Ethiopia prey to a deceptive 'green famine'

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The Independent Online

Berhommesh Gebrie suddenly and quietly collapses to her knees as her frail body tries to be sick. But there is nothing in her stomach. Her father, Gebrie Gedda, stoops down, gently taking hold of his 12-year-old daughter's shoulders as her body silently convulses.

Berhommesh Gebrie suddenly and quietly collapses to her knees as her frail body tries to be sick. But there is nothing in her stomach. Her father, Gebrie Gedda, stoops down, gently taking hold of his 12-year-old daughter's shoulders as her body silently convulses.

Although empty, her stomach is distended and her skin is gradually bleaching as malnutrition takes hold. Two days later, Berhommesh's thin legs are no longer able to support her own declining body weight. Like many children and adults in the village of Ordie, 235km south of Addis Ababa, Ethiopia, Berhommesh has not eaten for days. Like thousands of people across the south of the country, she is starving to death in a "green famine" brought on by three consecutive years of crop failure.

Villagers are burying people every week in Ordie, and elsewhere in the southern district of Hadiya, where to date some 5,000 people have died. It is a hidden crisis in part of the country unaffected by the recent war with Eritrea and where little international aid has arrived in response to Ethiopia's third consecutive year of drought.

After the failure of the early belg rains in March, bursts of rain in April left the countryside looking luscious and green. Some maize even sprang up.

But there is nothing to eat. The maize, if it survives, will not mature for months. Ominously, even the drought-resistant plant Enset, or false banana, upon which millions of villagers rely in difficult years, has given up the ghost. The 10 per cent of animals in Ordie that survived the drought are now in better condition than the people. At least they can eat grass.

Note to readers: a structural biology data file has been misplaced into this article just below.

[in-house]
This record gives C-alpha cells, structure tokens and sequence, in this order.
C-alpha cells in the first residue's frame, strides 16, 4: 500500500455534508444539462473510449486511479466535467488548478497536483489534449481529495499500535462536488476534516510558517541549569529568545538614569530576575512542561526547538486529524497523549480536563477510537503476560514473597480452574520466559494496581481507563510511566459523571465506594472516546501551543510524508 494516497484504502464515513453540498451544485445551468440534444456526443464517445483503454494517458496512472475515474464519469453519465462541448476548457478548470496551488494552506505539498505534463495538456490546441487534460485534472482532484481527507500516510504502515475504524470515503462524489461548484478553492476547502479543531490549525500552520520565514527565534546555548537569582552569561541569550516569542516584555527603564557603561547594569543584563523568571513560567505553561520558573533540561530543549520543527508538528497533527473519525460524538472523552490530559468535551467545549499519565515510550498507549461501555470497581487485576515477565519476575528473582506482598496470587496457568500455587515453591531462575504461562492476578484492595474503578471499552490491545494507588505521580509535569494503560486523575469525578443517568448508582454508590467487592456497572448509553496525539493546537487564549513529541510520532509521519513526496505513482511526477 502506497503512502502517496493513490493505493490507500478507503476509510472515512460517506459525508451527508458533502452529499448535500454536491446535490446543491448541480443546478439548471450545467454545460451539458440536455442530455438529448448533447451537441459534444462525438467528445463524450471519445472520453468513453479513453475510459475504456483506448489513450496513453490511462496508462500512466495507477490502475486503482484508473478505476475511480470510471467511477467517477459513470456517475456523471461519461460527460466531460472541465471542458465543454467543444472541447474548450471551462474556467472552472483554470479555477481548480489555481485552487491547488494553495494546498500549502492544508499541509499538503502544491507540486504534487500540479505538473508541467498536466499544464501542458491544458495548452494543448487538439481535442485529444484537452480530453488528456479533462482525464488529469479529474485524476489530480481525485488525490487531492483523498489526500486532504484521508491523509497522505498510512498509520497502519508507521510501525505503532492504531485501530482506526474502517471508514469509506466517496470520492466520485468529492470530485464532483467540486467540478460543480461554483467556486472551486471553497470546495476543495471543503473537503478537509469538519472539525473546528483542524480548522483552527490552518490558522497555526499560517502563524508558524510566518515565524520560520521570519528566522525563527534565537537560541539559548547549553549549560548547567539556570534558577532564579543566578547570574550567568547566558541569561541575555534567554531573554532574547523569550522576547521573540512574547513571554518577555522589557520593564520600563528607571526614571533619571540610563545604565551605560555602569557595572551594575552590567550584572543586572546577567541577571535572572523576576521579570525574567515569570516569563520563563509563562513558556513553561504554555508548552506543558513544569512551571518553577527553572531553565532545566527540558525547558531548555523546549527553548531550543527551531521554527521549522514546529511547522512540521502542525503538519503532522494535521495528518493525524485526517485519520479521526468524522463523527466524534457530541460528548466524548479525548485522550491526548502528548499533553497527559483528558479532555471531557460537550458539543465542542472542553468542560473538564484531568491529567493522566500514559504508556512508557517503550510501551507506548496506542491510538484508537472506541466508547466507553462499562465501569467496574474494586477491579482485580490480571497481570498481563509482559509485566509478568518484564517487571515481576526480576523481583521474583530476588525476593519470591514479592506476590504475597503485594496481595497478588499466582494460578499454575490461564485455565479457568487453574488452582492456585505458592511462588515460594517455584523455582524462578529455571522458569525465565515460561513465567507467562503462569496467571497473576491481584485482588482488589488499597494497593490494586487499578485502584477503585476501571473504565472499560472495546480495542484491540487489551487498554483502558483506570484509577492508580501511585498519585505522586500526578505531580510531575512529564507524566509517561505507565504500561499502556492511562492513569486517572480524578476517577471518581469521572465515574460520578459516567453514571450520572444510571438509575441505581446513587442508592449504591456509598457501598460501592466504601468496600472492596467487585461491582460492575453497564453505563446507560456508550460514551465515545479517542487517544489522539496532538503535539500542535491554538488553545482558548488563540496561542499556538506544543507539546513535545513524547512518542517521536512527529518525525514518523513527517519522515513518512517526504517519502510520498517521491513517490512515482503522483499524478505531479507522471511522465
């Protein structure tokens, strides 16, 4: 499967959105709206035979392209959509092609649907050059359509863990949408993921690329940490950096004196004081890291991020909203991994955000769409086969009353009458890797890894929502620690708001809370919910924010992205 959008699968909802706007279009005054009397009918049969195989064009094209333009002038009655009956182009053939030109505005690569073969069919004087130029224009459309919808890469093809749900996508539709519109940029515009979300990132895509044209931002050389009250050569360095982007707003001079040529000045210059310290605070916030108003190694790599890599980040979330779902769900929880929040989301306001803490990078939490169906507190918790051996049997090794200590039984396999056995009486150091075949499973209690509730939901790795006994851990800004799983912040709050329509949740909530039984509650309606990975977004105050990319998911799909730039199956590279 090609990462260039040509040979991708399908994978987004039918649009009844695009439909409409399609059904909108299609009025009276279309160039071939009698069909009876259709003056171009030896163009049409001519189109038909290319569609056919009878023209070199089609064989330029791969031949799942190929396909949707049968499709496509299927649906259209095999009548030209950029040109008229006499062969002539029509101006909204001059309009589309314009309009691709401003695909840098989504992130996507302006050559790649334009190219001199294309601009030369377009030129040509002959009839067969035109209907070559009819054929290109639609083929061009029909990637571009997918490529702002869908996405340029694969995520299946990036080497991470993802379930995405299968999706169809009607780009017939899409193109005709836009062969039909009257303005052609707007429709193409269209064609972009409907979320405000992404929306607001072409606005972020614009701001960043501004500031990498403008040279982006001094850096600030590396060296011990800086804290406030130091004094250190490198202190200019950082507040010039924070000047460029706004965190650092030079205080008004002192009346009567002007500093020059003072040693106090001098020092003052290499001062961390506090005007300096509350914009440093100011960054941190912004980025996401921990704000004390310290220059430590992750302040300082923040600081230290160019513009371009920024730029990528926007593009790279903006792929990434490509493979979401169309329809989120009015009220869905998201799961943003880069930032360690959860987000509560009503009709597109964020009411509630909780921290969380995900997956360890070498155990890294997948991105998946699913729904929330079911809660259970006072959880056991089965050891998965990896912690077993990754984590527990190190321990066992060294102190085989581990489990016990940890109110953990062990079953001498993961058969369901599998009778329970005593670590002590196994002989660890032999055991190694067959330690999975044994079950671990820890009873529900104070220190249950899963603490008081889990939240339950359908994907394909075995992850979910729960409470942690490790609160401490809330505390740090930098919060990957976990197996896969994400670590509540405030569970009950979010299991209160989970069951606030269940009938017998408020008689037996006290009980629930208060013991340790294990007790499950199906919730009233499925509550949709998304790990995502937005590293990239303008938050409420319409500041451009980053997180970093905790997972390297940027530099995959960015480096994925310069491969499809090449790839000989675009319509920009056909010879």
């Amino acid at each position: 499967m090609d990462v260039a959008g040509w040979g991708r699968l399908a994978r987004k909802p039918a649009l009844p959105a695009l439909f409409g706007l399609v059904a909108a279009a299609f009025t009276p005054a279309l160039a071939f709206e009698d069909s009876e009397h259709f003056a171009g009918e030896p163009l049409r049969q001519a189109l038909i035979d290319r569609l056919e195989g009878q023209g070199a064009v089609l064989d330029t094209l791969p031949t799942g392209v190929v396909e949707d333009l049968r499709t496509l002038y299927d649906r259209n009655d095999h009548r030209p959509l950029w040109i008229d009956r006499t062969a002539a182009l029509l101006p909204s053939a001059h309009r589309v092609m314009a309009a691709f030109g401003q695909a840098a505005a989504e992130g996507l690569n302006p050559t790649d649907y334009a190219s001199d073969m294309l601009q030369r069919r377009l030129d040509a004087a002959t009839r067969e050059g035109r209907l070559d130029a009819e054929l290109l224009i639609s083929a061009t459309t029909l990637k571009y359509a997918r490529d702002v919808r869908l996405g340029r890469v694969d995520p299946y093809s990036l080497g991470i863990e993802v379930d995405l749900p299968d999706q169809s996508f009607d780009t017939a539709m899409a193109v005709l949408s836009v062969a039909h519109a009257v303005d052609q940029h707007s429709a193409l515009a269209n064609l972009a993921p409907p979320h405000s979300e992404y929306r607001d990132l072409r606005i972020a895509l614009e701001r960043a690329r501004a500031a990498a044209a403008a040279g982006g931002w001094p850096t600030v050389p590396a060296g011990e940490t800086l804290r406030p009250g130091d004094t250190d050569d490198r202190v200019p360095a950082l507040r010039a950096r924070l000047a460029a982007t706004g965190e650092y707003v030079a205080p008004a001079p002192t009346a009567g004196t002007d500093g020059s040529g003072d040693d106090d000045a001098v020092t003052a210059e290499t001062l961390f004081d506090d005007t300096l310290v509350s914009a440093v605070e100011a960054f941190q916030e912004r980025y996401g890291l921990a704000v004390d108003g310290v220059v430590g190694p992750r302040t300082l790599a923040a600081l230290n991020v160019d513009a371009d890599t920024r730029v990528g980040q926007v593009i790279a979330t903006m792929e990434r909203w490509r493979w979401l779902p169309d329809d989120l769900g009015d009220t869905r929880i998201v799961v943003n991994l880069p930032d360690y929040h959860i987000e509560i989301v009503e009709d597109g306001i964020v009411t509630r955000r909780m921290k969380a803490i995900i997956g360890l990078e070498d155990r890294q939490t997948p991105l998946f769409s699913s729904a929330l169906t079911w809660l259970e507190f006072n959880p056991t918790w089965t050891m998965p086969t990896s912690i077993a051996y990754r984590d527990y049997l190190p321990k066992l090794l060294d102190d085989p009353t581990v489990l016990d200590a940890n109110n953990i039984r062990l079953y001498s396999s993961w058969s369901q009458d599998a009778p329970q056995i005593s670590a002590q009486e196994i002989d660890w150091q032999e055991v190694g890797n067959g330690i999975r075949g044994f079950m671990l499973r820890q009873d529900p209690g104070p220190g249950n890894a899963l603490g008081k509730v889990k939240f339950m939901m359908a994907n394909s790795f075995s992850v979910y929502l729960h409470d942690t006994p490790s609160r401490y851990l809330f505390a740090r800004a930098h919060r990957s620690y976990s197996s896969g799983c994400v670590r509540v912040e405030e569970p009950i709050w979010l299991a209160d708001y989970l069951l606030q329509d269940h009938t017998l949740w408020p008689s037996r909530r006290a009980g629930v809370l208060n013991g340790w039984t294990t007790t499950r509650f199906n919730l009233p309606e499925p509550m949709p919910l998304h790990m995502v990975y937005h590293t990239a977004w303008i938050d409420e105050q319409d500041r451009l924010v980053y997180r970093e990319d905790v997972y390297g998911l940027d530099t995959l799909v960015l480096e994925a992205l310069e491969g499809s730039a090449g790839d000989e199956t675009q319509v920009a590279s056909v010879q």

"My mother and two of my children have died of hunger," said Gebrie Gedda, who is 42. "I sold our cattle and everything we had to buy food. "

The subtlety of "green famine" is one reason why aid is taking so long getting through to southern villagers, says Aydiko Ayele, deputy general secretary of the 3.5 million-strong Kale Heywet Church, whose relief and development department is currently targeting 80,000 of Hadiya's worst-affected citizens.

"Green famine confuses outsiders. People visit and ask 'Where is the drought? It is very green, we can see crops. How come there is famine?' But when you scratch the surface, there is a huge problem.

"In Gode in the east of the country it is brown. It looks like a drought. Here in the south, it still appears green and beautiful, but there is nothing for the people to eat."

The church has been distributing emergency seed and fertiliser. If villagers do not plant this month to catch the main meher rains, millions could be threatened by starvation later in the year.

Deforestation, from 44 per cent of tree cover a century ago down to 3 per cent now, poor water management and over-intensive farming are behind Ethiopia's ecological disaster. What hampers agencies' many long-term efforts to tackle such issues is that they are so often put in crisis mode, responding to the desperation of children such as Berhommesh Gebrie.

Keith Ewing works for Tearfund, the Christian relief and development agency. Horn of Africa emergency famine appeal: 0845 355 8355.

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